Relationship between Ionic Interation and NMR Relaxation Behavior in LiClO4-PC Solution Coexisting with Fumed Metal Oxide

Tuesday, 3 October 2017
Prince George's Exhibit Hall D/E (Gaylord National Resort and Convention Center)
M. Takemoto (Kobe Univercity), H. Maki, M. Matsui, and M. Mizuhata (Kobe University)
Lithium ion battery (LIBs) is indispensable to various electrochemical devices in practical use such as a cell phone, electric vehicle due to its high energy density, high voltage. Although the extended use of LIBs technology, batteries which have higher capacity and can stand up to high speed charge/discharge than those of LIBs are demanded. Various studies have reported that the liquid phase occurring adjacent to solid particles has an anomalous behavior when compared to bulk solution[1]. Solid-liquid interface is performed as a base in charge-discharge of LIBs, so an elucidation of liquid phase properties of solid-liquid interface in the non-aqueous electrolyte solution system is important for improving the performance of energy storage devices such as LIBs. In addition, properties of the highly-concentrated electrolytes for performance improvement of LIBs are attracted. In this study, NMR spectroscopic behavior of non-aqueous LiClO4 solution mixed with fumed oxide nanoparticles as model system of gel electrolyte for LIBs, and their dynamic properties and influences to solvent molecules from solid phase or Li+ ion by measurement of the spin-spin (T2) relaxation time and electrochemical measurement.

Samples were prepared in Ar glovebox by mixing propylene carbonate(PC) or LiClO4/PC of predetermined concentration (1-3 mol L-1) and fumed silica(FS) (200 ± 20 m2 g-1), amorphous silica nanoparticles with self-cohesive properties, fumed alumina(FA) (130 ± 20 m2 g-1) and fumed titania(FT) (90 ± 20 m2 g-1) in NMR tube. A content of liquid phase were ranged from 90-100 vol% by gravimetry. We measured 1H and 7Li NMR spectroscopy (Varian INOVA 400; 9.39 T) and 1H spin–spin relaxation time; T2measurements (XiGo Nanotools Acorn area ; 0.3 T).

In 1H NMR spectra, a broad signal was confirmed under the existence solid-phase. It was shown that the dynamic property of PC molecules largely decreased in comparison with the case only for liquid phases. In PC/FS and PC/FA system, 1H NMR spectra shifted to higher magnetic field with the decrease of liquid content. For the shielding effect to the 1H nucleus of the PC molecules by the surface charge of fumed silica, a signal continues to shift to highly-magnetic field as a content of solid-phase increases. This result suggested that the apparent charge densities around the proton of PC molecules increased by fumed silica because fumed silica has a negative charge. In alumina dispersion, NMR signal shifted to higher magnetic field than that of fumed silica. From this result, alumina gives more influence on dynamics properties of liquid phase. A similar result was observed in 1-3 mol L-1 LiClO4/PC and solid coexisting system.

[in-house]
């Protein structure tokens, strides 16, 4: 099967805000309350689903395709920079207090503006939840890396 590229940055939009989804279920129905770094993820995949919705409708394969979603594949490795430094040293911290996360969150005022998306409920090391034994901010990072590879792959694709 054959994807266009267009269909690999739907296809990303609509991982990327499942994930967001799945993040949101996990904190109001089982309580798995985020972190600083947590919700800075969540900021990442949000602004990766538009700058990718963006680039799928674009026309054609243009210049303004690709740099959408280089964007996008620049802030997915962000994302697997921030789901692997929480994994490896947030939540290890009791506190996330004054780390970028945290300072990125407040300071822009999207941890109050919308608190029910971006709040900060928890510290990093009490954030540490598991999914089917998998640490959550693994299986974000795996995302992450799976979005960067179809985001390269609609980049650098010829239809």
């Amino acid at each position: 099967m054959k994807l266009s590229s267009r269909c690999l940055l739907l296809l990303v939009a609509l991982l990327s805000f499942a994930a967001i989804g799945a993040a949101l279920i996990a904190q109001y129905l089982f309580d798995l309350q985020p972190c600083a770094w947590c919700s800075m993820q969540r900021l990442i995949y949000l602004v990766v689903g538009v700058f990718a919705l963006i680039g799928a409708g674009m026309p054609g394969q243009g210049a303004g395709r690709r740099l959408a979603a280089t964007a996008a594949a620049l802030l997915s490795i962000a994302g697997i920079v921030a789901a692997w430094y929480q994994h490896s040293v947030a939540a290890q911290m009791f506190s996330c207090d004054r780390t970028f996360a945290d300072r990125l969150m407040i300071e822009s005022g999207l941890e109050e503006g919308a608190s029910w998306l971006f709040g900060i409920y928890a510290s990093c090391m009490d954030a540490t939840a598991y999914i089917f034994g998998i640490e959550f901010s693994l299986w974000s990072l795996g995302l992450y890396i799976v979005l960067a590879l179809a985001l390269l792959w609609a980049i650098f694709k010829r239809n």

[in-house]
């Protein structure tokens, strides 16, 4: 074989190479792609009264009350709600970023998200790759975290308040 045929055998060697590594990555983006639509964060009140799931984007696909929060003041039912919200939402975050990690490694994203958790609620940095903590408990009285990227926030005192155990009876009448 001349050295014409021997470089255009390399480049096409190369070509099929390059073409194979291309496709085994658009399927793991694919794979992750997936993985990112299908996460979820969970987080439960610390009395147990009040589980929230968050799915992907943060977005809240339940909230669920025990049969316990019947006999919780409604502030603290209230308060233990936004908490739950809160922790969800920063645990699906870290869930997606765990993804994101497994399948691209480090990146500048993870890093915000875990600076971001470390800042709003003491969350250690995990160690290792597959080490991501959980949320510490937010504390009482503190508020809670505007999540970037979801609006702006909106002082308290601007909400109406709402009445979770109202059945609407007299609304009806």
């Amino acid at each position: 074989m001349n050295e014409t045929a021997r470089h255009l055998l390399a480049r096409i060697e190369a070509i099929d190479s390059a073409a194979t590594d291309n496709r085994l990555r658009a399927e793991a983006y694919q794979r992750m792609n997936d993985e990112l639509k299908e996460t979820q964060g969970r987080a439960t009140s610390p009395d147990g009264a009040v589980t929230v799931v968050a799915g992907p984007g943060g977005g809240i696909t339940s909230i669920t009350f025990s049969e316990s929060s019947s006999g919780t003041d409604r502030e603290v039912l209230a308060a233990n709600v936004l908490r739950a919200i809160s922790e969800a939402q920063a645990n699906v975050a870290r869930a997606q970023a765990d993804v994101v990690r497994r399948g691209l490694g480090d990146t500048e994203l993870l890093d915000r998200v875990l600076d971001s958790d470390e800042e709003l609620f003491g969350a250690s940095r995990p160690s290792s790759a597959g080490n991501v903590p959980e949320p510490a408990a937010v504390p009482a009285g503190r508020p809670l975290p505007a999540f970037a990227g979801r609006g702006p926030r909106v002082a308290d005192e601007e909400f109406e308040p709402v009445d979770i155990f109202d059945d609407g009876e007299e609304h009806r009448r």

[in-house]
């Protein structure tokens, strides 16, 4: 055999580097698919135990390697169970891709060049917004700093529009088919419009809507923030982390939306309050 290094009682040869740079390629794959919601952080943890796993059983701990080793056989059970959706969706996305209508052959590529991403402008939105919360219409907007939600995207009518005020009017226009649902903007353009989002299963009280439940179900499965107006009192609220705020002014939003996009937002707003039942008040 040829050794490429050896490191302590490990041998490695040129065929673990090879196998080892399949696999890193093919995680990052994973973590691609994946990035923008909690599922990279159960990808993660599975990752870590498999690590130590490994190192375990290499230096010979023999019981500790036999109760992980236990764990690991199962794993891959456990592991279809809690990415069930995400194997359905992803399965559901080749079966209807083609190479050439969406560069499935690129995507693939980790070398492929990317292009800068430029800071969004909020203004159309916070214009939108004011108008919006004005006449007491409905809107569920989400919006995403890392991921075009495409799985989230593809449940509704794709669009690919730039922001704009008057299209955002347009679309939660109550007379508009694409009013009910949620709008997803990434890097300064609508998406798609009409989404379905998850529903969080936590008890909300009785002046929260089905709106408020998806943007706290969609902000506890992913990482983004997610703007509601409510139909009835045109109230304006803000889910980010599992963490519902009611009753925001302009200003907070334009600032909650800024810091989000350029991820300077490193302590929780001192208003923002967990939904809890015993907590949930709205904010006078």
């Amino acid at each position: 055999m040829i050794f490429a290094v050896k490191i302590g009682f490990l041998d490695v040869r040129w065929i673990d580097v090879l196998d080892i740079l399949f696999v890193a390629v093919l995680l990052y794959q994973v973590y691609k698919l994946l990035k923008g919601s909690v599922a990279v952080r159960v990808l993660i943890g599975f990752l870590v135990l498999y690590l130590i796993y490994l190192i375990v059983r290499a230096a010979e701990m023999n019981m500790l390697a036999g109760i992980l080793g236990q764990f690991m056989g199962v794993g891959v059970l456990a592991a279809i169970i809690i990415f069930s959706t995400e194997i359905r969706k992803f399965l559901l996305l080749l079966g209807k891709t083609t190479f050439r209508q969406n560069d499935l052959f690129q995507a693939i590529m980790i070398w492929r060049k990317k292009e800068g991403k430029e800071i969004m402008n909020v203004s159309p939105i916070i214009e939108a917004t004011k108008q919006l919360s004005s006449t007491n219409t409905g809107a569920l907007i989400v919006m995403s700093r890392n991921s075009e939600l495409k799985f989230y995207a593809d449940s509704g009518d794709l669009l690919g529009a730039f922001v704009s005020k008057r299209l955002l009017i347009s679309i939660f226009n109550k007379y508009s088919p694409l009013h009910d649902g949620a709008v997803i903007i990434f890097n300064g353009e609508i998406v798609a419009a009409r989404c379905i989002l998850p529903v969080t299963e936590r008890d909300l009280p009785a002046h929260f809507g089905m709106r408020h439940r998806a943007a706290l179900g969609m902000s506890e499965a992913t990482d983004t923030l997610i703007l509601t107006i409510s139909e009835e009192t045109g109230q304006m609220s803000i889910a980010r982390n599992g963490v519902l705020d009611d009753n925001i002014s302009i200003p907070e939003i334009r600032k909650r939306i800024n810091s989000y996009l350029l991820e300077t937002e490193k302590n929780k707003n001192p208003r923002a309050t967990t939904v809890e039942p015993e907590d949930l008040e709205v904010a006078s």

From the liquid content dependences of the 1H NMR detection ratios of propylene carbonate, almost same amount of PC molecules were detected in PC/FS coexisting system. This result indicated that fumed silica formed network structure but H of PC molecules remained its dynamics. On the other hand, in fumed alumina or fumed titania dispersion, values of PC molecules detected by NMR decreased compared to the theoretical value of detected amount of PC by 1H NMR. It suggests that the mobility of PC molecules in fumed alumina and titania system were restricted than that in silica system.

T2 in solid-liquid coexisting system is also shown in Fig. 1. From Fig.1, in all systems, the T2 value decreases because the dynamics of water molecules of the liquid phase decrease. The T2 value decreased in order of PC/FA, PC/FT, PC/FS system. The influence of the solid surface to solvent mobility in fumed alumina dispersion is the least of the three. This result supports a signal of the NMR and the result of 1H qNMR measurement.

We will also discuss the NMR relaxation behavior for LiClO4-PC solution coexisting with te same fumed metal oxides.

This study was supported by the JST Core Research for Evolutional Science and Technology (CREST).


[1] M. Mizuhata et al., J. Mol. Liq., 83, 179, (1999).